Do Sipps spell an end for GPPs?

Self-invested personal pensions are putting the popularity of GPPs under pressure as employers and employees seek greater flexibility in their investment options, says Tom Washington

If you read nothing else, read this…

– Group personal pensions (GPPs) are a contract-based defined contribution occupational pension vehicle.
– Their popularity was threatened in 2001 with the introduction of the stakeholder pension, a cheaper, simpler option.
– Group self-invested personal pensions (Sipps) are popular for investment-savvy staff, with far more fund options than GPPs.
– GPPs may come under a new threat in 2012, when personal accounts could become a popular option for employers to offer for most of their staff.

Having received a barrage of blows in the past decade, defined benefit (DB) pension schemes are on their last legs, opening the way for defined contribution (DC) plans to step up. For a while, it looked like group personal pensions (GPPs) would be a real contender. Despite the threat that came with stakeholder pensions in 2001 and their relatively high cost, GPPs remained popular with employers wanting to provide a wider choice of investment options, with most offering more than 50 external funds.

But now group self-invested personal pensions (Sipps) are threatening the popularity of GPPs. The tax and benefit rules for all types of personal pension remain the same, but investment choices are widening as Sipps offer greater flexibility. While GPPs allow investment in managed funds, Sipp members’ options range from direct equities to commercial property.

Growing popularity 

Sipps have become a mainstream pension arrangement in a relatively short space of time, and are growing in popularity. According to Standard Life, at the end of the first quarter of 2009, its group Sipp volumes had increased by 33% and accounted for 47% of total group pension sales.

Andrew Tully, senior pensions policy manager at Standard Life, says one increasingly popular use of Sipps is to hold share options for staff who want to transfer maturing company shares from a sharesave plan into their pension in a tax-efficient way. “”We have developed a proposition for some major clients, offering a single company share tracker fund which is invested solely in the employer’s stock,”” says Tully.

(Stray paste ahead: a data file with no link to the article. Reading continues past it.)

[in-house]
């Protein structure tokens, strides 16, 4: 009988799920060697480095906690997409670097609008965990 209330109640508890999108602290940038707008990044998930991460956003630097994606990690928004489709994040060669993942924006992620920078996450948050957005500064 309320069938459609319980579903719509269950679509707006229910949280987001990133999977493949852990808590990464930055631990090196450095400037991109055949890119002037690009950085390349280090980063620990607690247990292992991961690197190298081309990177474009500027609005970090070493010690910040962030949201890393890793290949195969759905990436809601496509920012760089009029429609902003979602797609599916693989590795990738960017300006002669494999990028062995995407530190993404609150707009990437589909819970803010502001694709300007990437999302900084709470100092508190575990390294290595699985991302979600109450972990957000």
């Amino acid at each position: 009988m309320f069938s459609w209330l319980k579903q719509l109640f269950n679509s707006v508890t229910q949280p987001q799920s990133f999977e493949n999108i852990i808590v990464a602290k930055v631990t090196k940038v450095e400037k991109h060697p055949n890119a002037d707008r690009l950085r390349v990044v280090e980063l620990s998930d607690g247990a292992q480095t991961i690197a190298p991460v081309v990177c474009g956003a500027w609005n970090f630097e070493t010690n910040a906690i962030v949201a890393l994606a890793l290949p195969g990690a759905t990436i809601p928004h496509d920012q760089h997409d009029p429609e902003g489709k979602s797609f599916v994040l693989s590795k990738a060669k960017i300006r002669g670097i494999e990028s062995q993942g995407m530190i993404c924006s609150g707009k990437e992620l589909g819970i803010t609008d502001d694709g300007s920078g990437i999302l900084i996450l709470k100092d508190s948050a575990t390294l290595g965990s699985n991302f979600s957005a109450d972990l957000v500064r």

“This means employees who buy or sell units in the fund do not have to pay individual dealing costs and will also enjoy the tax advantages of flipping company shares into their pension. There are 10 million employees with share options in FTSE 350 companies alone, so there is huge scope for this area to further increase in popularity.”

Sipps do have higher administration charges than GPPs, but for investment-savvy employees, this can be a price worth paying. Nicky Benstead, a consultant at Towers Perrin, says: “Our view of GPPs is they have fallen between stakeholder pensions for employers and employees who are looking for simplicity, and group Sipps for employers wishing to offer wider investment facilities, including share rollover options. They have always seemed a bit of a compromise product, in a way.”

Employers may use the introduction of personal accounts in 2012 as an opportunity to step back and consider what role they want to play in providing staff pensions. Some may offer personal accounts, some their own pension arrangements, and others a mix of both. The path employers choose could shake up the pension market and have a negative impact on GPPs.

Some employers may want to enhance their pensions offering to differentiate themselves from the basic, one-size-fits-all personal accounts scheme, as well as to appear more paternalistic. The danger for GPPs is employers that switch to personal accounts as the bottom layer of their benefit structure, while offering more compelling options, such as Sipps, to senior staff.

Benstead says it is hard to see why many smaller employers, or organisations in particular industry sectors, would continue to offer a company pension to the vast majority of staff when personal accounts are available. But Sipps have a brighter future, he says. “We are increasingly seeing group Sipps being introduced for all employees rather than just the senior cadre and we see no reason why employers would withdraw the Sipp facility for some staff after personal accounts arrive.”

Simon Pardoe, development and marketing director, workplace savings at Legal and General, says: “More and more employers are realising the value of a group Sipp arrangement to provide a single, cost-effective solution to the differing needs of all employee groupings. Not only are these employers seeking to future-proof their benefits strategies with an eye on 2012, but also they are seeing the value in providing an integrated approach to facilitating employees being able to save for their future in a flexible and tax-advantageous way.”